What the heck is Kudu? – you may ask. Well, if you are running web site(s) on Windows Azure, you should read on and learn how you can not only leverage Kudu but also how to integrate it in your workflow using Royal TS. Even if you do not use Windows Azure web sites, you might still find the blog post interesting as it demonstrates some powerful features of Royal TS.
Scott Hanselman blogged about how easy you can see Trace output of Windows Azure hosted Websites here. I’ve blogged about the backend that is making all this work: Project Kudu. Project Kudu is an open source project from Microsoft that is the backend of their Git deployment of Azure Websites. It’s very easy to integrate this in your Royal TS workflow and have Kudu at your fingertips…
Since you need to authenticate to the Kudu page, we will first prepare a Credential:
For the Kudu project URL you need to use the following URL scheme:
So let’s create a new web page with the URL:
Now, let’s assign our previously created credential to the web page:
Next, click on Advanced. Its important that you specify to use Basic Authentication for this:
And here you go! 🙂
From there you can monitor the log stream (diagnostic log stream) or open the diagnostic console:
If you have many Azure web sites, you probably don’t want to define a new Web Page for each Kudu page. Assuming that your Azure web sites are already configured in Royal TS, you can use custom fields to store the Kudu page address for each Azure web site. Then, just create a Template which opens the Kudu project page based on that custom field.
For this we need to store the Project Kudu URL in a Custom Field in your Web Page Connections:
Remark: Note that the “Custom Field 1” was renamed to “Kudu Project Page” – you can do this easily through editing the Default settings:
Then, you create a Web Page Template. To do this, go to the Ribbon Tab “Edit” -> “Add New Template” -> “Web Page“.
Define $CustomField1$ as URL and to make sure configure the same settings as shown in the first section (Credential, Basic Authentication):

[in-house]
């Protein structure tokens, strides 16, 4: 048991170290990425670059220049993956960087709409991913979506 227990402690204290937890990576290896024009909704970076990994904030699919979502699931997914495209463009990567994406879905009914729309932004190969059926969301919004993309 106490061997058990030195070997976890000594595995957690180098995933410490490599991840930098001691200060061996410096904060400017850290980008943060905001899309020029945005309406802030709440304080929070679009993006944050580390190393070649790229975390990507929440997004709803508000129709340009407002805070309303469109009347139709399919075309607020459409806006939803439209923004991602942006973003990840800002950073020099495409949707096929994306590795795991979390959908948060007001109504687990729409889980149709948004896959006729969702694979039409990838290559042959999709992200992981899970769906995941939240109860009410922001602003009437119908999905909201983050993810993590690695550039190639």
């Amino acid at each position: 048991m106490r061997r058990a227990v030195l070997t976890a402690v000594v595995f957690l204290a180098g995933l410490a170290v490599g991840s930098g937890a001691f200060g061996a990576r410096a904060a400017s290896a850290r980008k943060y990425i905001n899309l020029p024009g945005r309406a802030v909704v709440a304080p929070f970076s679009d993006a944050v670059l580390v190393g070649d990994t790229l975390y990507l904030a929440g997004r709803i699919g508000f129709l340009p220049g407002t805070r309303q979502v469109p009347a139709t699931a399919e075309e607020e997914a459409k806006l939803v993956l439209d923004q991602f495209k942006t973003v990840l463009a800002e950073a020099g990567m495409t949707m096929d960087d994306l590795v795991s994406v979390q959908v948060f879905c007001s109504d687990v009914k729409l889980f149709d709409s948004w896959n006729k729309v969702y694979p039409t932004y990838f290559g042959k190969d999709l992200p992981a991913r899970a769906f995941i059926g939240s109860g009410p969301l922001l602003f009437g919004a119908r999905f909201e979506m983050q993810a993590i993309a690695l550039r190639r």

After this, you can connect to every Azure-hosted Web site via this template and directly go to the Kudu Project site.
The Azure log stream is a very helpful tool to diagnose issues with your web site. Developers can easily write to the log stream from within their application. You can also directly connect to the Azure Logstream via curl (or similar command line tools), in my case something like this:
curl -u sargola_deploy https://azurelogstreaming.scm.azurewebsites.net/logstream -k
If you execute the curl command, you will be prompted to enter the password. Using Key Sequence Tasks in Royal TS you can still fully automate executing curl end even let Royal TS enter the password for you.
Let’s define a Key Sequence Task:
Via the “Edit” Ribbon Tab and add a “Key Sequence Task” you specify it like this:
Then add an External Application:
Command: cmd.exe Arguments: /k "[PATH-TO-CURL] curl.exe –u $EffectiveUsername$ https://[websitename].scm.azurewebsites.net/logstream –k"
Also make sure you assign the credential (we prepared in the first section) to the External Application!
Then reference this Key Sequence Task in your External Application:
And now you get any trace-messages from your Web site directly in this command line:
I was unable to find any limitations of the log stream feature besides the information Scott Hanselman mentioned in his blog:
– Tracing is turned on for 12 hours – You can and should specify the log settings (log files, names, sizes, etc.)
We get numerous feature request that point in the direction of having a second/custom dashboard functionality based on an URL that is based on some connection property (like the host name). In the next major release we have a couple of improvements and enhancements on the roadmap which will further simplify your daily work for scenarios like this.